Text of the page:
The fourth deliverable is about business cooperation between the two countries, which serves as the anchor and booster of China-US relations. China-US economic relations are increasingly driven by trade and investment. During the fifth round of China-US Strategic and Economic Dialogue held in July last year, the two sides announced their agreement to conduct substantive negotiations on a Bilateral Investment Treaty (BIT) on the basis of pre-establishment national treatment and a negative list. The two sides have so far held 16 rounds of negotiations with the 17th round due in Beijing this mid-December. During their meeting in Beijing, the two presidents decided to accelerate the BIT negotiations. It was agreed that the two sides will make best efforts to reach agreement by the end of the year on core issues and major clauses of the treaty and launch negative list negotiations next year. We hope to see a mutually-beneficial, win-win and high-standard treaty. On top of that, China and the United States also reached agreement on the Information Technology Agreement (ITA) expansion negotiations. The agreement on expansion, if materialized, will be the first tariff reduction agreement in the 19-year history of the WTO. It will increase people’s faith in WTO multilateral negotiations and bring great opportunity to the Chinese and US economies and the economy of the world.
To sum up, the meeting between the Chinese and US presidents in Beijing was a very successful one. The outcomes and agreements reached will have positive, far-reaching implications for the future of China-US relations.
Undoubtedly, there is no denying that given the different political and social systems, histories, cultures, traditions, and development stages, China and the United States may differ in the way they see and handle relevant issues, and their interests and aspirations may not always be the same. As a matter of fact, there exist between China and the United States long-standing structural problems as well as new issues that have come up as the relations continue to grow. The lack of sufficient strategic trust is indeed a problem, as evidenced by the various misgivings within each country about the other’s strategic intention and direction of development. China is firm in its opposition to US interference in China’s internal affairs by using the questions of Taiwan, Tibet and human rights. China hopes that the US will respect China’s concerns and stay neutral on the question of maritime disputes. As for trade frictions, this is another pronounced issue that has emerged from the fast-growing China-US business ties. While handling these issues, we need to recognize that the common interests of China and the United States far outweigh their differences and that cooperation remains the mainstream of the overall China-US relations. On the other hand, we do not see the need to try to avoid problems. Rather, we believe it is necessary to face these issues candidly and address them through dialogue and communication on the basis of mutual respect, equality and mutual benefit so as to handle and manage the problems in a constructive and effective manner.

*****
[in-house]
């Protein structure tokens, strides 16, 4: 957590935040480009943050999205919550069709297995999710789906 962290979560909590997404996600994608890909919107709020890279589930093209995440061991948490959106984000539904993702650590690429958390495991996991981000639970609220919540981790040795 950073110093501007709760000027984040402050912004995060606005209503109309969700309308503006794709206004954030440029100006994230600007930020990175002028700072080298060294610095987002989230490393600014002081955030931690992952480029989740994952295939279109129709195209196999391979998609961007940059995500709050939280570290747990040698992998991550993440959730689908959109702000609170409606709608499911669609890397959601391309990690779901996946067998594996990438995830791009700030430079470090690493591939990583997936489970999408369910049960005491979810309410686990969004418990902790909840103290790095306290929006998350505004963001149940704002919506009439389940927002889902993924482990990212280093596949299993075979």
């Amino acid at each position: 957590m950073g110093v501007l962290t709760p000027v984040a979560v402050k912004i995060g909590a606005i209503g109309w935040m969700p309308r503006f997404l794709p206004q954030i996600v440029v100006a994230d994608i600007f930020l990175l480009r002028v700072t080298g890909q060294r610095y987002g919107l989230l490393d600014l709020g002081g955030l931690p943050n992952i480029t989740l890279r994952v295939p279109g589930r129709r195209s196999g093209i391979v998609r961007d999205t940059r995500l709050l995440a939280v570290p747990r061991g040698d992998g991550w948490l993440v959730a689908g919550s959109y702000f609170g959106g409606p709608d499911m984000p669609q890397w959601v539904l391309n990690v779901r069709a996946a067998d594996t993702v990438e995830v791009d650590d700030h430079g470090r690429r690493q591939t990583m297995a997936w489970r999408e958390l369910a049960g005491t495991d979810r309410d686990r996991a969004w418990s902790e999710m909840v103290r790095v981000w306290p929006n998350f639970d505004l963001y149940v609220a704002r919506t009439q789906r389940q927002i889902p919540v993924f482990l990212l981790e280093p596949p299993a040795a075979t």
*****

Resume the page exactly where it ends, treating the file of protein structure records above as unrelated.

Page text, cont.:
China has called for the building of a new model of major-country relationship with the United States in order to avoid the so-called Thucydides trap, or the inevitable confrontation and conflict between an emerging power and an established power. It is by no means intended, as some people believe, to form a G2. China wants to explore a new model of interactions between major countries in a globalized world, and this new model we seek to build with the United States represents a natural choice that serves the interests of both countries.
In my view, a new model of major-country relations between China and the United States is not only necessary but also achievable.
In the past 35 years, the China-US relationship has come a long way and become one of the most important and dynamic bilateral relations in the world. Our interests are so closely intertwined. There are over 90 mechanisms of dialogue between the two governments. Our trade last year topped US$520 billion, setting a historical record. There are 42 pairs of sister states/provinces and 205 pairs of sister cities between us. Over four million visits were exchanged between the two countries last year, and 270,000 Chinese students have studied in the United States between 2013 and 2014. For five consecutive years, China has been the US’s largest source of international students. Building a new model of major-country relationship enjoys popular support and a strong material and social foundation and serves the fundamental interests of the two countries and our people.
Building a new model of major-country relationship between China and the United States also serves the common interests of the international community. China and the United States together represent one third of the world economy, a quarter of world’s population and one fifth of global trade. Our relationship has gone beyond the bilateral scope and exerts a global impact. Economic growth of China and the United States, the world’s top two economies, will strongly drive and support world growth. As permanent members of the UN Security Council, we maintain close and effective communication and cooperation on regional, international and global issues such as the Iranian and Korean nuclear issues, Afghanistan, climate change and the Ebola epidemic. I agree with the view that in a messy world, a stable relationship between China and the United States is crucial.